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Grieving While Autistic

Jess Hudgins sawfishladyblog.wordpress.com Content note: This essay discusses death, disordered eating, and suicidality. The Beginning  On January 11th 2021, at 10:20pm, my father died. My heightened sensitivity to sensory input decided to record all of it, so very many things I don’t want to remember. The smell of sanitized plastic, the warmth of his skin against my cheek fading away, the way I held on to him until hospital security dragged me out screaming.  I would like to draw you a picture of that day. I would like to explain in the vivid details that for better or worse I can’t forget. I would like to tell you exactly what it feels like to have someone call a time of death for your father who can’t possibly be dead, except he is. Instead I’ll describe the bright white light of the moon that was streaming into my bed room the…

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How Being a Minority (of Mixed Race) on the Autistic Spectrum Shaped My Life

Emanuel Frowner www.instagram.com/emanuelfrowner Emanuel Frowner (photo courtesy the author) [image: A smiling mixed race man with short black hair in a natural style, and a mustache. he is wearing a collared orange-and-blue Knicks pullover.] I grew up mostly in the Bronx with my dad and my grandmother, and I still live there. The neighborhood was dangerous during my childhood because of fighting and drugs—a few people were killed. Therefore, I could not go out alone (until I was 17) and my folks were very protective of me. I would see my mom on the weekends. Sometimes, I would hang out with my siblings (with my folks). They had a different mom than I did, but we had the same dad and grandmother. Even though my grandmother looked very white, she called herself black, but my dad did not agree with her on that. My mom called herself black as well.…

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The Best Bar Mitzvah Boy

Todd Drezner www.lovinglamppostsmovie.com Dov and Sam | Photo © Brad Alpernin [image: Two white Jewish pre-teen boys, wearing suit jackets and ties at their Bar Mitzvah service, posing together and smiling for the camera.]   We told our son Sam that there is no applause at Bar Mitzvah services. But when he finished his speech, a wave of clapping and cheering burst forth from the crowd—a genuine display of emotion that no religious custom could have stopped. There was a lot of feeling behind that applause. Love, certainly. Appreciation of a job well done. But also amazement. It’s probably safe to say that not everyone in attendance had expected to see what they’d just seen. And here is where the story gets interesting. But first some background. A Jewish boy becomes a Bar Mitzvah when he turns 13 (a Jewish girl becomes a Bat Mitzvah). Traditionally, the Bar Mitzvah leads…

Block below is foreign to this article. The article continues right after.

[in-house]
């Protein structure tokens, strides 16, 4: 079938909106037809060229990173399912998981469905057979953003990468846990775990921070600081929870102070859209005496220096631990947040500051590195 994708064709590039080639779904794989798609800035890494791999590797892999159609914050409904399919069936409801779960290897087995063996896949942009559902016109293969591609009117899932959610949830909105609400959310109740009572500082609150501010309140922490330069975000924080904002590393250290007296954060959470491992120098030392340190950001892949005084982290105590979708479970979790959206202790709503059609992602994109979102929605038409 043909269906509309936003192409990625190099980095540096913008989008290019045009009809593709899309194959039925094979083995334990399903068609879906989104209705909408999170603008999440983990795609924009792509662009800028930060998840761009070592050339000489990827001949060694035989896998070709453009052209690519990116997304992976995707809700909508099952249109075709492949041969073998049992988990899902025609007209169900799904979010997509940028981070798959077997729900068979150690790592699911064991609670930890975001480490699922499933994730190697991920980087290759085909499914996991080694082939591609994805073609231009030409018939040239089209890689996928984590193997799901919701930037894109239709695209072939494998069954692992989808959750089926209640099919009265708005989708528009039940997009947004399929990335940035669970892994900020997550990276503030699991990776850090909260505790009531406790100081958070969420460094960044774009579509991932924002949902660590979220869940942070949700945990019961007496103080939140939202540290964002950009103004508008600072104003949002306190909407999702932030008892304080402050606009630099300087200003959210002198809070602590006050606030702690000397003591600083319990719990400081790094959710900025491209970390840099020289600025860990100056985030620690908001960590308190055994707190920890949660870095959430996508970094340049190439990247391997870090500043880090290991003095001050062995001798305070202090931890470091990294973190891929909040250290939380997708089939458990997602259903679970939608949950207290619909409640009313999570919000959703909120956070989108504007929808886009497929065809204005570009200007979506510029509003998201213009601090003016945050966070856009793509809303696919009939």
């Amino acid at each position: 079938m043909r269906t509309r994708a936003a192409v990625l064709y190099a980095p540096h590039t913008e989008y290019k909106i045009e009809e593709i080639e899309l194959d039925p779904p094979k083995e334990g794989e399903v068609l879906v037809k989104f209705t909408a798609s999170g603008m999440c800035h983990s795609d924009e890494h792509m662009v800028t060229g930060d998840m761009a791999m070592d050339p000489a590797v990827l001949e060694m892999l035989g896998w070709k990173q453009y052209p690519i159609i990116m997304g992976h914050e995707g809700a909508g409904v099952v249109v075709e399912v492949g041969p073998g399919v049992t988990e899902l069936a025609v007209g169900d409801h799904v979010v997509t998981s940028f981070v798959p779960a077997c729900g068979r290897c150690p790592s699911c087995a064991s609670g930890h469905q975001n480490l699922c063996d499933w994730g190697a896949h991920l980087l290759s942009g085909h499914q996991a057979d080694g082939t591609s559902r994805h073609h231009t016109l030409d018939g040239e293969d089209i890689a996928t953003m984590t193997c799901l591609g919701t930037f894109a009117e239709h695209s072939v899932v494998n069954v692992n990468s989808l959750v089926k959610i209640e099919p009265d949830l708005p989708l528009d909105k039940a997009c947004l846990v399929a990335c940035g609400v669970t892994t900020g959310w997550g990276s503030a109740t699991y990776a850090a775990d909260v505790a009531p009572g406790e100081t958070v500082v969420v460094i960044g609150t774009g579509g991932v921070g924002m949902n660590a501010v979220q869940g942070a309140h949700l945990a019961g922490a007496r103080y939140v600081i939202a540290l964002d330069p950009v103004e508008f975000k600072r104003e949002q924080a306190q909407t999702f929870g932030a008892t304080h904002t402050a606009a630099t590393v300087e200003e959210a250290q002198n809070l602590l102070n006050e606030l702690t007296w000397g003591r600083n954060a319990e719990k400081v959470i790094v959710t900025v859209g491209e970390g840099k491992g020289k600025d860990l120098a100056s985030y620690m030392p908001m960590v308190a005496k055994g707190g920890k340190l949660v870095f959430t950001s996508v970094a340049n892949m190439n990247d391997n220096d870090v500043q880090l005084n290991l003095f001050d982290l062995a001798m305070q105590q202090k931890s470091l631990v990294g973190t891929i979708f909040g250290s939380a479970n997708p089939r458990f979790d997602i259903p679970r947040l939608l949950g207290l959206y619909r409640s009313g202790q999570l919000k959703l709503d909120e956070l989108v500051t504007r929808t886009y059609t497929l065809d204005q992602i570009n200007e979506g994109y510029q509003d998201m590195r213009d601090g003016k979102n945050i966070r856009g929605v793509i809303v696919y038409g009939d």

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How Visual and Literal Thinking Can Shape Autistic Experiences

Patricia George www.persnicketypatricia.ca Literal Thinking [image: Two stills from the movie Singin’ in the Rain: Top: Gene Kelly as the popular actor Don Lockwood being mobbed by fans, with white overlaid text reading, “Hey, Cos, do something. Call me a cab!” and bottom: Donald O’Connor as Cosmo Brown, speaking nonchalantly with white overlaid text reading, “OK, you’re a cab.”] Before starting school, and before Mom remarried when I was five, it was just me, Mom, Grandmother, Grandfather, and a few other beloved close family members (my biological father was out of my life before I could remember him). I didn’t know how different I was from other people back then, not really. I felt different somehow; I always have, as though the most important secret in the world was whispered in my ear the day I was born, plus I just knew stuff even though I couldn’t express that knowing…

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What Surfside Beach Did For Us On Our Spring Vacation

John Ordover John Ordover recently wrote about Surfside Beach, South Carolina declaring itself an autism-friendly family vacation destination. In April of this year, John, his wife (TPGA editor) Carol Greenburg, and their 13-year-old autistic son Arren spent a week in Surfside Beach, and had a blast. This is his report on their trip. —- Arren in the airport waiting room Photo: John Ordover [image: white tween boy lying on top of a carpeted cubby] On landing in Myrtle Beach airport after an uneventful flight, we were met at the gate by Becky Large of Champion Autism Network (CAN). Becky is the person who had pushed for Surfside Beach to make its commitment to hosting autistic families in the first place. Becky took us to the lovely small airport’s special waiting room for autistic kids who might need some chill-out time. Arren took to it immediately and enjoyed snuggling into its…